Dan Cruickshank’s Adventures in Architecture episode 6 – Power: Dan Cruickshank explores buildings as gigantic statements of power when he visits palaces in Romania, the Middle East, the American South, Turkey and Kazakhstan.
Historian and writer Dan Cruickshank celebrates architecture as a creative force as he explores the world’s greatest cities, buildings and monuments. Dan examines buildings as gigantic statements of power. The fantasies of dictators, kings, sultans, warriors and the ruling classes are all exposed as Dan explores the world’s palaces of power in Romania, the Middle East, the American South, Turkey and Kazakhstan.
Dan tells the story of Ceausescu’s Palace in Romania, a colossal palace built by the 20th century’s last communist dictator. He then travels to the Middle East to see Marqab Castle in Syria, constructed by the Crusaders to vanquish Muslims.
In New Orleans Dan explores an imposing plantation house which is in stark contrast to the slave cabins that it sits next to, and explores the living legacy of slavery. He also tells the history of the Topkapi Harem in Istanbul, a place where women too were slaves – but where they could also give birth to the country’s next emperor. And finally, he visits Astana in Kazakhstan, one of the newest capital cities of the 21st century.
Dan Cruickshank’s Adventures in Architecture episode 6 – Power
Palace of the Parliament
The Palace of the Parliament (Adventures in Architecture episode 6), also known as the Republic’s House (Casa Republicii) or People’s House (Casa Poporului), is the seat of the Parliament of Romania, located atop Dealul Spirii in Bucharest, the national capital. The Palace reaches a height of 84 metres (276 ft), has a floor area of 365,000 square metres (3,930,000 sq ft) and a volume of 2,550,000 cubic metres (90,000,000 cu ft). The Palace of the Parliament is the heaviest building in the world, weighing about 4,098,500,000 kilograms (9.04 billion pounds; 4.10 million tonnes).
The building was designed and supervised by chief architect Anca Petrescu, with a team of approximately 700 architects, and constructed over a period of 13 years (1984–97) in Socialist realist and modernist Neoclassical architectural forms and styles, with socialist realism in mind. The Palace was ordered by Nicolae Ceaușescu (1918–1989), the president of Communist Romania and the second of two long-ruling heads of state in the country since World War II, during a period in which the personality cult of political worship and adoration increased considerably for him and his family.
Margat – Adventures in Architecture episode 6
Margat, also known as Marqab, is a castle near Baniyas, Syria, which was a Crusader fortress and one of the major strongholds of the Knights Hospitaller. It is located around 2 kilometres (1.2 mi) from the Mediterranean coast and approximately 6 kilometres (3.7 mi) south of Baniyas. The castle remained in a poor state of preservation until 2007 when some reconstruction and renovation began.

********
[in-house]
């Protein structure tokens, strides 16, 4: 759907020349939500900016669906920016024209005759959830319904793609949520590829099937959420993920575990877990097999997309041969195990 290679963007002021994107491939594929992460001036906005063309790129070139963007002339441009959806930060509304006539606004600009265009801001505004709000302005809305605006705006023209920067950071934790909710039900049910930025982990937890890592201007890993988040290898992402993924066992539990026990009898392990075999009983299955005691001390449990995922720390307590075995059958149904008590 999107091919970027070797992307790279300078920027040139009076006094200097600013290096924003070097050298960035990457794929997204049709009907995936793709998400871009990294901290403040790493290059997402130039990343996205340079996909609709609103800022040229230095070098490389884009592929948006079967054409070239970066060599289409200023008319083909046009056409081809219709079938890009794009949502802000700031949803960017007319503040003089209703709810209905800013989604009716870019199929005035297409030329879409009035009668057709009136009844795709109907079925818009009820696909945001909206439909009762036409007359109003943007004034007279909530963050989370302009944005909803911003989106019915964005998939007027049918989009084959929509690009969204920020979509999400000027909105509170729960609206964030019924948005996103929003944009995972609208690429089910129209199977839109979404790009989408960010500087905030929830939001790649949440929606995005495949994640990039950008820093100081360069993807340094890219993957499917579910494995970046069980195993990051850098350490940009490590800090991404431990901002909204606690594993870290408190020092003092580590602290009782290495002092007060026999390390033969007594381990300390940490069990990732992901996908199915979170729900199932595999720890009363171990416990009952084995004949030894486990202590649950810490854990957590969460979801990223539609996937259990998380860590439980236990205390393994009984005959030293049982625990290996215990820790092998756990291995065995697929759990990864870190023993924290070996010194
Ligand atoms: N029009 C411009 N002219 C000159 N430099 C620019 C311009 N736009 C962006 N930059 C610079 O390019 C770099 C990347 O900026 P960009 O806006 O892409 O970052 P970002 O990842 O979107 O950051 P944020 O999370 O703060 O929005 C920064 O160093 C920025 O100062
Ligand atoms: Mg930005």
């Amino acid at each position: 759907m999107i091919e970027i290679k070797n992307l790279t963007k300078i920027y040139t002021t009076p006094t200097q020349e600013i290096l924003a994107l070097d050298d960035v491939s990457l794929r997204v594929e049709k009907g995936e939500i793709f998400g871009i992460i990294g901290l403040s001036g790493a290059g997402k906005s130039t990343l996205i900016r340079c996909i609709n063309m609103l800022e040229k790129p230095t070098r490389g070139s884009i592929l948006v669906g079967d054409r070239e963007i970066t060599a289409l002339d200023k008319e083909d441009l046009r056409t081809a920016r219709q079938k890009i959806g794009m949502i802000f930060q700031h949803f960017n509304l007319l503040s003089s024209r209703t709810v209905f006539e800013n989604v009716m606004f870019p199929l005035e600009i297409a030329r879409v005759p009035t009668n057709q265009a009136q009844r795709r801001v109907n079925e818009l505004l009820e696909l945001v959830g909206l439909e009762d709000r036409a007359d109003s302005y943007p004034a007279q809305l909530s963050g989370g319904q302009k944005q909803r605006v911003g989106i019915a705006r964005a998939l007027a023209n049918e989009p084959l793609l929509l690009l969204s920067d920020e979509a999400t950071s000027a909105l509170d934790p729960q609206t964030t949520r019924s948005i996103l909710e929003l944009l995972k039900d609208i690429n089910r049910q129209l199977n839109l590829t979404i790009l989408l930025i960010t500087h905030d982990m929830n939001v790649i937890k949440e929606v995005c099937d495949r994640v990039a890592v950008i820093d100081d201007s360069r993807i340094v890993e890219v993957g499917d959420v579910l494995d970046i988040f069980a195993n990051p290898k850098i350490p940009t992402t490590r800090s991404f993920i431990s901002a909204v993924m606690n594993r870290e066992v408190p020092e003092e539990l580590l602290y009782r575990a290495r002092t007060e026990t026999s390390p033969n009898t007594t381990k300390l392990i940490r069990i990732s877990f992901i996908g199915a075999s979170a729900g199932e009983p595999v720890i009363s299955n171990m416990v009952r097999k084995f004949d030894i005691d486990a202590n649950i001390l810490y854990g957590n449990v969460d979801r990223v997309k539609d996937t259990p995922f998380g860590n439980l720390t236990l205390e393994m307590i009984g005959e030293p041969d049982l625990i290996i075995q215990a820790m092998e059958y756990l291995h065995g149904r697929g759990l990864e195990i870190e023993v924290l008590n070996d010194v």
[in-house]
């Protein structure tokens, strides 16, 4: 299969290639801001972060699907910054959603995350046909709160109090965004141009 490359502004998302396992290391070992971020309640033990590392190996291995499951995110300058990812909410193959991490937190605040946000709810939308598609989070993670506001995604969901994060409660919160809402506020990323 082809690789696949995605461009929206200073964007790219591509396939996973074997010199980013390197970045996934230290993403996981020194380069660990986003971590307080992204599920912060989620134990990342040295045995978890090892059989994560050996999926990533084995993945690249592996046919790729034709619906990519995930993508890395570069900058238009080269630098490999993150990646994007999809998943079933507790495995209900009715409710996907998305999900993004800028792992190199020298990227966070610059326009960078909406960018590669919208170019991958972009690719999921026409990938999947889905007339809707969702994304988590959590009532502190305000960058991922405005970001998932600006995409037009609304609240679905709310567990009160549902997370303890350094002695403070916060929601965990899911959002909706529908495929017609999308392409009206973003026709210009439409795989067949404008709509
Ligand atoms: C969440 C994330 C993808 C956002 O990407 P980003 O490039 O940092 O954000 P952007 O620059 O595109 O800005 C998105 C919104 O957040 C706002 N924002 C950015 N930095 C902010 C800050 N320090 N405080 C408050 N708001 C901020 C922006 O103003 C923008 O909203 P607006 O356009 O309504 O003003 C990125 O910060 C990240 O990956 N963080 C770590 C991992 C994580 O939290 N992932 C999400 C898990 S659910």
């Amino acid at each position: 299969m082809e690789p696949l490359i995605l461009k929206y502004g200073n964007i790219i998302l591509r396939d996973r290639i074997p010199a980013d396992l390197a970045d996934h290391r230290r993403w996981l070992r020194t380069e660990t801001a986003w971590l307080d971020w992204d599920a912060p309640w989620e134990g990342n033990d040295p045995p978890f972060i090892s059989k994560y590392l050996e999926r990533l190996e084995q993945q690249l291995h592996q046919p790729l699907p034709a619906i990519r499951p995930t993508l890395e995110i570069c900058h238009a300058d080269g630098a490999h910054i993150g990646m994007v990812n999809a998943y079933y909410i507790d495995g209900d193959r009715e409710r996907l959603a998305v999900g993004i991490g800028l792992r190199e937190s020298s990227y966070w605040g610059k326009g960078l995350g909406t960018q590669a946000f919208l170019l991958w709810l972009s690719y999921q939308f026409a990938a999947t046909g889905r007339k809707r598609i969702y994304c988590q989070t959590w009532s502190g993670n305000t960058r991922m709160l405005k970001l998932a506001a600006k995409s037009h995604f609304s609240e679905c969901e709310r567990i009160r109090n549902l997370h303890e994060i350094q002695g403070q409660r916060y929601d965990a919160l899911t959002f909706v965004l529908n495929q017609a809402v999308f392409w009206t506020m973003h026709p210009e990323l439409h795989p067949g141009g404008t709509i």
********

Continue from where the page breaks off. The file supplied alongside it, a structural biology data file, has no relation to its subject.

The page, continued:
Margat is located on a hill formed by an extinct volcano high about 360 metres (Adventures in Architecture episode 6) above sea level on the road between Tripoli and Latakia, overlooking the Mediterranean Sea.
According to Arab sources, the site of Margat Castle was first fortified in 1062 by Muslims who continued to hold it within the Christian Principality of Antioch in the aftermath of the First Crusade. When the Principality was defeated at the Battle of Harran in 1104, the Byzantine Empire took advantage of their weakness and captured Margat[a] from the Muslims. A few years later it was captured by Tancred, Prince of Galilee, regent of Antioch, and became part of the Principality.
In the 1170s, it was controlled by Reynald II Mazoir [de] of Antioch as a vassal of the count of Tripoli. The fortress was so large that it had its own household officials and a number of rear-vassals. Reynaud’s son Bertrand sold it to the Hospitallers in 1186 as it was too expensive for the Mazoir family to maintain. After some rebuilding and expansion by the Hospitallers it became their headquarters in Syria. Under Hospitaller control, its fourteen towers were thought to be impregnable.
In 1188, Saladin marched on Margat having left Krak des Chevaliers in search of easier prey. According to Abu’l-Fida, “Recognising that Maqab was impregnable and that he had no hope of capturing it, he passed on to Jabala”. It was one of the few remaining territories left in Christian hands after Saladin’s conquests.